Take WA: the state’s vaccination rollout is lagging the rest of Australia, albeit only by a few percentage points, largely it seems as a result of lower urgency among the population. State leadership continues to make somewhat ambiguous pronouncements about the status of its border even when vaccination reaches the 80 per cent level that appears to be a national target. This is not a recipe for successful future reintegration into the wider world, much as the ‘keeping the state safe’ narrative has so far been a political winner.
“For the time being, vaccine demand continues to outstrip supply. The first crunch point will come when vaccination moves past the early adopters and we start to find out what proportion of the population is vax-hesitant or outright vax-resistant.”
WHAT IS NEEDED
It is, in other words, easy to lose sight of the parameters of the possible. One way or another, Australia and New Zealand are now preparing for a future in which their adult populations are largely vaccinated against COVID-19 but where the virus is circulating. The vaccines themselves will massively reduce the number of people who get seriously ill or die, but they will not eliminate the worst outcomes.
To achieve the best possible version of this future, the first and most critical goal must be to maximise the uptake of vaccines. Inadequate availability of shots has left a dreadful time gap in Australia and New Zealand that necessitates protracted lockdowns just to keep the COVID-19 caseload low enough that health services can cope.
This is perhaps the worst aspect of the current situation. As recently as June, most people in Australia might have been forgiven for thinking they were on the pandemic home straight. A large proportion of them are now locked down probably until at least October or November while the vaccination rate crawls toward 80 per cent. New Zealand could be confronting the same outlook.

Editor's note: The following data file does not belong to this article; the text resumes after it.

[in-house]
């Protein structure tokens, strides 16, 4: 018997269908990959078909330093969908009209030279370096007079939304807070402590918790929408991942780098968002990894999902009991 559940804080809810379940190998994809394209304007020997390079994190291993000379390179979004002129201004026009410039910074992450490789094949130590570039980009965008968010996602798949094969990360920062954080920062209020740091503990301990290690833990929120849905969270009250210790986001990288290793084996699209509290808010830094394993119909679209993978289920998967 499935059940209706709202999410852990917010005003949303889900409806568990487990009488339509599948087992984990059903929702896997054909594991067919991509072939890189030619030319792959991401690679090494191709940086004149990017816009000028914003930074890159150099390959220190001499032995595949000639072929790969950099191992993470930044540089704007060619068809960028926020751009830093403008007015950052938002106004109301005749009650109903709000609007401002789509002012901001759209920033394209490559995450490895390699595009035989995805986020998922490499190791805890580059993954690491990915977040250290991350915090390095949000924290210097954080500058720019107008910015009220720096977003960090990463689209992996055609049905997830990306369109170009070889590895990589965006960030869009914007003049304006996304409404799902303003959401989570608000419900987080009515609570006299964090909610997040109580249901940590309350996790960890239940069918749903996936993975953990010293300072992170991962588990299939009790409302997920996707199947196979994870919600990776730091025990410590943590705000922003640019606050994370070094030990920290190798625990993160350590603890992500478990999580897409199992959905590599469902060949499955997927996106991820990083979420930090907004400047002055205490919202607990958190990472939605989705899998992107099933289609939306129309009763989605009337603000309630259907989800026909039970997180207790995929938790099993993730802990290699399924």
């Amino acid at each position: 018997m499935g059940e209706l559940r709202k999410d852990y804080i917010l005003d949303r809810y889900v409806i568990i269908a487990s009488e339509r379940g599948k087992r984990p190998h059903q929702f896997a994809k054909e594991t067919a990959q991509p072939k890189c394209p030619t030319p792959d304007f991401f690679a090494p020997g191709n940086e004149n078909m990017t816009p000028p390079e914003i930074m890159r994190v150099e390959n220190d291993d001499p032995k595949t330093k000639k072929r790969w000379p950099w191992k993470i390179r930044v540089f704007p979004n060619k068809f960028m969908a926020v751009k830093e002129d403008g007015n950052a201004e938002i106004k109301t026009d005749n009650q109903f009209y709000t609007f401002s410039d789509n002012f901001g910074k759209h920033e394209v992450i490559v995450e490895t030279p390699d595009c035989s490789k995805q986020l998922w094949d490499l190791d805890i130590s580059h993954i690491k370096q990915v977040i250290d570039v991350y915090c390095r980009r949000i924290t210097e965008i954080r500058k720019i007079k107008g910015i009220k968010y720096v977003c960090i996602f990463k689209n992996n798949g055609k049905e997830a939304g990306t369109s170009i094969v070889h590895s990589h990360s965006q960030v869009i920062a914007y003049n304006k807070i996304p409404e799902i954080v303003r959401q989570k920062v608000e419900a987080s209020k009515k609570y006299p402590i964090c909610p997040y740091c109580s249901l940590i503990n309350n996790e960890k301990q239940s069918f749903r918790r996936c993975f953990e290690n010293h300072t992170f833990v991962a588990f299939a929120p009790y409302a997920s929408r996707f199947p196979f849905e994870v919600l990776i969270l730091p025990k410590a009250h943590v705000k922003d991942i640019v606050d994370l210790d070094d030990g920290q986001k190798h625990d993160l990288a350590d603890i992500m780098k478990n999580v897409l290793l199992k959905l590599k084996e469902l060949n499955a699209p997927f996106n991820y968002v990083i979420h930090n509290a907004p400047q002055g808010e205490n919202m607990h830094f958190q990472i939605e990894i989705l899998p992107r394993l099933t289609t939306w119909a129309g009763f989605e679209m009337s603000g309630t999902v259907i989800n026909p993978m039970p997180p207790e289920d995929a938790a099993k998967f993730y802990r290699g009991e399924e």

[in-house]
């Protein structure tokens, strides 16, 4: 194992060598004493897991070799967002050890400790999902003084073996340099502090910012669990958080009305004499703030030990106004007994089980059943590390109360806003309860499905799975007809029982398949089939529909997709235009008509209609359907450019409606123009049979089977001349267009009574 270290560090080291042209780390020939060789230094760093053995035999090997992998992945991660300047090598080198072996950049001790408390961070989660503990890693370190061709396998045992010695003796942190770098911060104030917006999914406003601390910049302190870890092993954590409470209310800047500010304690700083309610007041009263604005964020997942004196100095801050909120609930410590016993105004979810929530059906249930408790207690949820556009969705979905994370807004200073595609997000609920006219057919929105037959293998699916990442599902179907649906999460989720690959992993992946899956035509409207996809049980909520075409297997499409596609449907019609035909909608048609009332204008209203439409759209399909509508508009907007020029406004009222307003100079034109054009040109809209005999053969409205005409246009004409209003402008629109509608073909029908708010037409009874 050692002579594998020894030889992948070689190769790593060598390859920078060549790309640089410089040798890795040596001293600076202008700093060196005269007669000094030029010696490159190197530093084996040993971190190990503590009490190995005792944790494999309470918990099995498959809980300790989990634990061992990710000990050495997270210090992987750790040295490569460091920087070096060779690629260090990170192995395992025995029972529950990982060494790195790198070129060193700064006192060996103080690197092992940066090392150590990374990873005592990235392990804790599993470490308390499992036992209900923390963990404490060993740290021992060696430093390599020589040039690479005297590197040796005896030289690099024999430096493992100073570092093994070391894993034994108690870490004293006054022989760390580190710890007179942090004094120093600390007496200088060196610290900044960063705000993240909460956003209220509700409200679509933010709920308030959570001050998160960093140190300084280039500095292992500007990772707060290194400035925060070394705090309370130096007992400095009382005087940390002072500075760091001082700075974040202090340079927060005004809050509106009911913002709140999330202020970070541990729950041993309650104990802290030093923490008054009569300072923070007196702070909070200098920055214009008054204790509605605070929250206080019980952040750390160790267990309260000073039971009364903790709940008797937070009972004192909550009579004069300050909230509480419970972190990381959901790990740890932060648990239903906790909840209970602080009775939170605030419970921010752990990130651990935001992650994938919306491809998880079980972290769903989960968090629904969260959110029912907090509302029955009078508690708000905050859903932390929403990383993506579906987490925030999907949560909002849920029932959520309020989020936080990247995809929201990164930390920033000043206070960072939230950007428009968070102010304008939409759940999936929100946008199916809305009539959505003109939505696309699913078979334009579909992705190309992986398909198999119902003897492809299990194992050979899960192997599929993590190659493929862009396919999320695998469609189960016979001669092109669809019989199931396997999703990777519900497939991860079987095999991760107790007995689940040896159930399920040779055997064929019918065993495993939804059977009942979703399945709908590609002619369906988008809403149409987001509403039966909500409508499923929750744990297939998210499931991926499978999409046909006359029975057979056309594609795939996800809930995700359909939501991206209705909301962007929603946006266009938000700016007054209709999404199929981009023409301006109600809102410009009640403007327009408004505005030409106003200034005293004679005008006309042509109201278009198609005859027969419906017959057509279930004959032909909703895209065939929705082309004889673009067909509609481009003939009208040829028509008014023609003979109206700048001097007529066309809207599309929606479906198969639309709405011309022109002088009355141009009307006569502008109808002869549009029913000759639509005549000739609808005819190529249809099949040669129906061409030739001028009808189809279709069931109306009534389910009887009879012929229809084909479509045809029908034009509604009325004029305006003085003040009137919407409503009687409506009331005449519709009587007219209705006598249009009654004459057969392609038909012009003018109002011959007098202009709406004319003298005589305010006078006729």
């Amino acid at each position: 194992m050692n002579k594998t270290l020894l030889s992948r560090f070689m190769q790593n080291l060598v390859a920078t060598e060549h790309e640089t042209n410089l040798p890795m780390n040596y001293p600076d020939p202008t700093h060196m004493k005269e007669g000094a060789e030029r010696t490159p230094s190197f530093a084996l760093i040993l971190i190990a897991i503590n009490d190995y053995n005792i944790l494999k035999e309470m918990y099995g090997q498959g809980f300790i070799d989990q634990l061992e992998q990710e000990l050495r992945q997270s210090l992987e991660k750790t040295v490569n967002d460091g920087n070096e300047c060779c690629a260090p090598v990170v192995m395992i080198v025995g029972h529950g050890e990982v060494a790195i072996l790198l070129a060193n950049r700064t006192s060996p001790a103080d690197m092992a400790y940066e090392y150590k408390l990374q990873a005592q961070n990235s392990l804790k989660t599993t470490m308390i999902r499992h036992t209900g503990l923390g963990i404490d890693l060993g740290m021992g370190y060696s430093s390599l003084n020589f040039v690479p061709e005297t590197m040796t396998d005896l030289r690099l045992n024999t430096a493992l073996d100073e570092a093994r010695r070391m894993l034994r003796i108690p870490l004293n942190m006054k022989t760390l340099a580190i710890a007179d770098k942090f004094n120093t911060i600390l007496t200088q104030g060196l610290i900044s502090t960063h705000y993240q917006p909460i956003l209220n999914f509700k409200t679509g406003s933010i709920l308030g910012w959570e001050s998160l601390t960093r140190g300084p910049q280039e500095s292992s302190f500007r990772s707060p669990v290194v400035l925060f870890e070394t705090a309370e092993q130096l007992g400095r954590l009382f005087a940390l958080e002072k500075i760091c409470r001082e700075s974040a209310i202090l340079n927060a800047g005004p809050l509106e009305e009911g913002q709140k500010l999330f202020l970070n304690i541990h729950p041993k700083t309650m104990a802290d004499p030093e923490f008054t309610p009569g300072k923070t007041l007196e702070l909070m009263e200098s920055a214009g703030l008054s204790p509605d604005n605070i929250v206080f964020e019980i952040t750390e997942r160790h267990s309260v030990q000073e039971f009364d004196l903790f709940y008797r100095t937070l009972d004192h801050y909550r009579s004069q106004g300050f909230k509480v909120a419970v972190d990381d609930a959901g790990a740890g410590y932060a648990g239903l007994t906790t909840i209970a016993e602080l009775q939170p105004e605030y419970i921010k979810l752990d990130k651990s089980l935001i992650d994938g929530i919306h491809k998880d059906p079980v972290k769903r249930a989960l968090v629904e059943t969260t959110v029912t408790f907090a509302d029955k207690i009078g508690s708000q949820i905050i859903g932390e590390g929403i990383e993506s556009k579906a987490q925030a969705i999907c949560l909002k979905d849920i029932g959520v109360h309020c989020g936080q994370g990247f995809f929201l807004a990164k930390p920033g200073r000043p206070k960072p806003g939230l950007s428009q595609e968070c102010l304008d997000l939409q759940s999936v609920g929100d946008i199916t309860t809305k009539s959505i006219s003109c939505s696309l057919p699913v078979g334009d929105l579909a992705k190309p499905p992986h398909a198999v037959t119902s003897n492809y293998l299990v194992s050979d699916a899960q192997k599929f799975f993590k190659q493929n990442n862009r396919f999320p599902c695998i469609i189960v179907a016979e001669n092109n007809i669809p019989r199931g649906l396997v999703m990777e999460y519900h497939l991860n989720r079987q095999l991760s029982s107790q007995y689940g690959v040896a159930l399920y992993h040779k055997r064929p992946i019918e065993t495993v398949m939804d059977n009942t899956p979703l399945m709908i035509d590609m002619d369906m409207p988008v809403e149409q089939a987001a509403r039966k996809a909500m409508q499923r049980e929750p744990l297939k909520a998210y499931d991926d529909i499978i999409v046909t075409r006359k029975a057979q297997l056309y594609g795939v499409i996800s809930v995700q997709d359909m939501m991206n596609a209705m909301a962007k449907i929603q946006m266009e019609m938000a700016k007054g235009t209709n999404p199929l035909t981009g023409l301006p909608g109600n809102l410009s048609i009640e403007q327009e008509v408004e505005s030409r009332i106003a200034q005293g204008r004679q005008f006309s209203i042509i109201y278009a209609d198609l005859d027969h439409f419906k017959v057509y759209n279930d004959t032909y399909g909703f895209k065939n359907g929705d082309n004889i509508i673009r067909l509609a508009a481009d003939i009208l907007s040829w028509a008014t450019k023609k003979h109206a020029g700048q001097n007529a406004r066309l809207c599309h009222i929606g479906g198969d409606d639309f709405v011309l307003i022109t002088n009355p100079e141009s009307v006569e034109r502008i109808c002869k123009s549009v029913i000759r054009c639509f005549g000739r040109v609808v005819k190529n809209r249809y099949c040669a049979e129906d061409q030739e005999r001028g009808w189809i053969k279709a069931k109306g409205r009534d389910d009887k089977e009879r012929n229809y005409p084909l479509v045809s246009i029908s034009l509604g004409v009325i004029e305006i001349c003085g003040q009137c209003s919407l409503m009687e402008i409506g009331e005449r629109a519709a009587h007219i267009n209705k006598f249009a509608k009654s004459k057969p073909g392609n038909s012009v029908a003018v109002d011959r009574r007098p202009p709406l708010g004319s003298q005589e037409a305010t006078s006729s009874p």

For the time being, vaccine demand continues to outstrip supply. The first crunch point will come when vaccination moves past the early adopters and we start to find out what proportion of the population is vax-hesitant or outright vax-resistant. The UK provides a positive outlook, as its vaccination rate continues to head toward 90 per cent even as uptake has slowed. The US, thanks to its poisonous political environment and disinformation complex, is a more cautionary tale: vaccination has slowed if not stalled with much of the country well below the herd-immunity level. Delta is ravaging the country as a result.
This will be the time when, more than ever, leadership is needed. The Australian government has already botched one aspect of vaccination messaging, managing to allow a large swathe of the country to form the belief that the microscopic risk of serious side-effects from the AstraZeneca vaccine is sufficient to refuse to take it.
The lack of effort put into convincing people to take this perfectly serviceable vaccine of course came in the middle of the “not a race” period, showing once again that this is an administration that would rather win tomorrow’s headlines than waste too much thought on what might happen down the road. We will in time pay the price for the federal government’s adherence to this approach when it comes to climate change, of course.
The truly antivax element of society is probably going to be too hard to reach. What our leaders need to tackle – and I have not seen much sign of it yet other than ad-hoc pleading in daily press conferences announcing a further deterioration of state COVID-19 outbreaks – is the cohort of people that is hesitant or just indifferent to the urgency of getting vaccinated.
I cannot claim to have much insight into the policy approach in New Zealand, but what I have seen so far in Australia is worrying. The federal government appears to have ruled out direct cash incentives for vaccination – largely because the suggestion came from the opposition, which of course can never be allowed to have a good idea – and it has yet to take any real leadership on employer vaccination requirements.
Perhaps the idea is to hope the population gets itself to 80 per cent before bringing out the stick or the carrot. Again, the failure to position for future circumstances is frustrating. What happens if Australian vaccination reaches 60-70 per cent of the adult population and then slows to a crawl – noting that this is almost exactly the position the US finds itself in? Will the government only decide at that point that it needs to make a publicity push? How long will lockdowns have to last if this is the case?
There are grounds for optimism in Australia and New Zealand. We can finally look to a plausible version of future reopening, and the vaccination rate has – excuse the pun – spiked when COVID-19 rears its head in a community. What we need now, once again, is leadership that is willing to anticipate future circumstances and prepare the population for them even if doing so requires explaining some difficult truths.